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Marine Ecology Progress Series

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MEPS 344:131-142 (2007)  -  DOI:

Separating the effects of physical and biological aspects of mussel beds on their associated assemblages

M. G. Palomo1,2,*, J. People1, M. G. Chapman1, A. J. Underwood1

1Marine Ecology Laboratories A11, Centre for Research on Ecological Impacts of Coastal Cities, University of Sydney, New South Wales 2006, Australia
2Present address: Museo Argentino Ciencias Naturales Bernardino Rivadavia, Av. A. Gallardo 470, 3er Piso, Lab 57, C1405DJR, Buenos Aires, Argentina

ABSTRACT: Mussels provide habitat for diverse assemblages and have a major influence on local biodiversity. Organisms may be associated with the physical structure of the mussels or mussel beds, with biological characteristics of the shells of the mussels or with the living mussels themselves. We examined colonisation of experimentally-built patches of live mussels, dead mussel shells and resin mimics to test models regarding these cues. The sessile assemblage on the valves of the mussels and the mobile assemblage living in the spaces among the mussels were separately examined to evaluate whether they respond in the same way. In addition, the experiment incorporated 2 levels of clumping of mussels to represent sparse and clumped mussel beds after 5 and 9 mo of deployment of the patches. With few exceptions, there was no effect of the types of mussels provided; similar species and abundances were found on and among live mussels, dead shells and resin mimics after both time periods. Therefore, it appears that mussel beds act predominantly as physical habitats for these fauna. In contrast, the degree of clumping of mussels in a patch had major effects. After 5 mo, barnacles and spirorbid polychaetes had greater covers on the valves of sparsely packed mussels than on clumped mussels. The opposite pattern was shown by spirorbids and serpulids after 9 mo, although barnacles retained their original pattern. Some mobile taxa showed greater abundances in clumped than sparse patches, but these differences largely disappeared when the data were corrected for the number of mussels. Therefore, mobile taxa appeared to respond directly to the number of mussels in a patch; more mussels created more habitat. This was not the case for the sessile assemblage, where mussel shells in sparse beds appeared to provide different habitat from those in clumped beds.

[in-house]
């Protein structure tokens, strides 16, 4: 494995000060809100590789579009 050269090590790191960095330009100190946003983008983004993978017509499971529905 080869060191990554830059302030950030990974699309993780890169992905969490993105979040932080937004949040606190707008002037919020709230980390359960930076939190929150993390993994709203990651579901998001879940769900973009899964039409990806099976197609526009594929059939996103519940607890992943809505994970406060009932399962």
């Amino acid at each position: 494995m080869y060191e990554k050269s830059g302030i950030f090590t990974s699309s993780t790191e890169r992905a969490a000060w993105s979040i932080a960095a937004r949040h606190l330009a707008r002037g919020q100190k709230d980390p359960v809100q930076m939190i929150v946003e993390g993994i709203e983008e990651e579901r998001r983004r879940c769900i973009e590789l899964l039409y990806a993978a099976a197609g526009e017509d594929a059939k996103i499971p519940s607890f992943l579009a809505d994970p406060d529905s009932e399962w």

KEY WORDS: Biodiversity · Colonisation · Habitat · Invertebrate assemblage · Mussels

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Cite this article as: Palomo MG, People J, Chapman MG, Underwood AJ (2007) Separating the effects of physical and biological aspects of mussel beds on their associated assemblages. Mar Ecol Prog Ser 344:131-142.

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